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Proceedings Paper

Laser two-photon polymerization micro- and nanostructuring over a large area on various substrates
Author(s): M. Malinauskas; V. Purlys; A. Žukauskas; G. Bickauskaite; T. Gertus; P. Danilevicius; D. Paipulas; M. Rutkauskas; H. Gilbergs; D. Baltriukiene; L. Bukelskis; R. Širmenis; V. Bukelskiene; R. Gadonas; V. Sirvydis; A. Piskarskas
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Paper Abstract

A tightly focused ultrafast pulsed laser beam is guided into the volume of the photosensitive material and induces nonlinear photomodification. By translating the sample, the position of the focus is changed relatively, thus point-by-point complex 3D structures can be written inside the bulk. In this report, we present a Laser Two-Photon Polymerization (LTPP) setup for three-dimensional micro/nanostructuring for applications in photonics, microoptics, micromechanics, microfluidics and biomedicine. This system enables fabrication of functional devices over a large area (up to several cm in lateral size) with reproducible sub-micrometer resolution (up to 200 nm). In our experiments a Yb:KGW active media laser oscillator (75 fs, 200 kW, 515 nm frequency doubled, 80 MHz) was used as an irradiation source. The sample was mounted on XYZ wide range linear motor driven positioning stages having 10 nm positioning resolution. These stages enable an overall travelling range of 100 mm into X and Y directions and 50 mm in Z direction and support a linear scanning speed of up to 300 mm/s. Control of all the equipment was automated via custom made computer software "3D-Poli" specially designed for LTPP applications. The model of the structure can be imported as CAD file, this enables rapid and flexible structuring out of various photopolymers like ORMOCERs, ORMOSILs, acrylates and PEGDAs which are commonly used in conventional UV mask, nanoimprint and μ-stereolithographies. In this paper, we demonstrate polymeric microstructures fabricated over a large area on glass, plastic and metal substrates. This opens a way to produce functional devices like photonic crystals, microlenses, micromechanic and microfluidic components and artificial scaffolds as templates for cell growth. Additionally, results of primary myogenic stem cells expanding on microfabricated polymeric scaffolds are provided. Cell proliferation tests show the material and structure to be biocompatible for the biomedical practice.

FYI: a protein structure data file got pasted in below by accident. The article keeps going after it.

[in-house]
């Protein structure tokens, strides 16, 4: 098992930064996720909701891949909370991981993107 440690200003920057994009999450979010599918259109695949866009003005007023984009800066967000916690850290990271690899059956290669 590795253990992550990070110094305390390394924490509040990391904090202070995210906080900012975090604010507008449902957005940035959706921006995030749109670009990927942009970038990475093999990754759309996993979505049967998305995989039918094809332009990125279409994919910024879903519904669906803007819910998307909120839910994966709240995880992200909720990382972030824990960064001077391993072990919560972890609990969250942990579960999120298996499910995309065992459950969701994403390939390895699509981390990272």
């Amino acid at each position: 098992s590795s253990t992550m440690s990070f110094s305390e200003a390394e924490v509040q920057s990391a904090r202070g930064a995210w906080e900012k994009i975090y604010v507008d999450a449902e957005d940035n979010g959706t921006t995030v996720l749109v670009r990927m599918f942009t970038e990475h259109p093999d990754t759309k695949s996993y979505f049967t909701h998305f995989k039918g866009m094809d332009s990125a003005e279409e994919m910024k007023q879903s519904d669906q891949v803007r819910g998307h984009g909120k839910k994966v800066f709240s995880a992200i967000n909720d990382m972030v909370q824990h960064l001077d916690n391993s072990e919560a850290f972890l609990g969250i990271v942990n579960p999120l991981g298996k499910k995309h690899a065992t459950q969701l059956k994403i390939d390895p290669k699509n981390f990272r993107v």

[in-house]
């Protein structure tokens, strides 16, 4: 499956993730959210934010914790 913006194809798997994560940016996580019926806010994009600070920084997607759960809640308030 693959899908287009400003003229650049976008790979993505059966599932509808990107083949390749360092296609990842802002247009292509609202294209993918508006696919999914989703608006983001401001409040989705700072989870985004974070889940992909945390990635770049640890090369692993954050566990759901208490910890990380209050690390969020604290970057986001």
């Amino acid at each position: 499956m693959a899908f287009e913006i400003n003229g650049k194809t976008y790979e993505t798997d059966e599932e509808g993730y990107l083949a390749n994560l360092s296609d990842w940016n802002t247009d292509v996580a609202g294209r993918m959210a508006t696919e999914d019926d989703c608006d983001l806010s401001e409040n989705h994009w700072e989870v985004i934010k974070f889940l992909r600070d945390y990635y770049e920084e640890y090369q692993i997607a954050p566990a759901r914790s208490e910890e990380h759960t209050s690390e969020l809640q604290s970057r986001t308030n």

Paper Details

Date Published: 17 May 2010
PDF: 12 pages
Proc. SPIE 7715, Biophotonics: Photonic Solutions for Better Health Care II, 77151F (17 May 2010); doi: 10.1117/12.854507
Show Author Affiliations
M. Malinauskas, Vilnius Univ. (Lithuania)
V. Purlys, Vilnius Univ. (Lithuania)
A. Žukauskas, Vilnius Univ. (Lithuania)
G. Bickauskaite, Vilnius Univ. (Lithuania)
T. Gertus, Vilnius Univ. (Lithuania)
P. Danilevicius, Vilnius Univ. (Lithuania)
D. Paipulas, Vilnius Univ. (Lithuania)
M. Rutkauskas, Vilnius Univ. (Lithuania)
H. Gilbergs, Vilnius Univ. (Lithuania)
D. Baltriukiene, Institute of Biochemistry (Lithuania)
L. Bukelskis, Vilnius Univ. (Lithuania)
R. Širmenis, Vilnius Univ. Hospital (Lithuania)
V. Bukelskiene, Institute of Biochemistry (Lithuania)
R. Gadonas, Vilnius Univ. (Lithuania)
V. Sirvydis, Vilnius Univ. Hospital (Lithuania)
A. Piskarskas, Vilnius Univ. (Lithuania)


Published in SPIE Proceedings Vol. 7715:
Biophotonics: Photonic Solutions for Better Health Care II
Jürgen Popp; Wolfgang Drexler; Valery V. Tuchin; Dennis L. Matthews, Editor(s)

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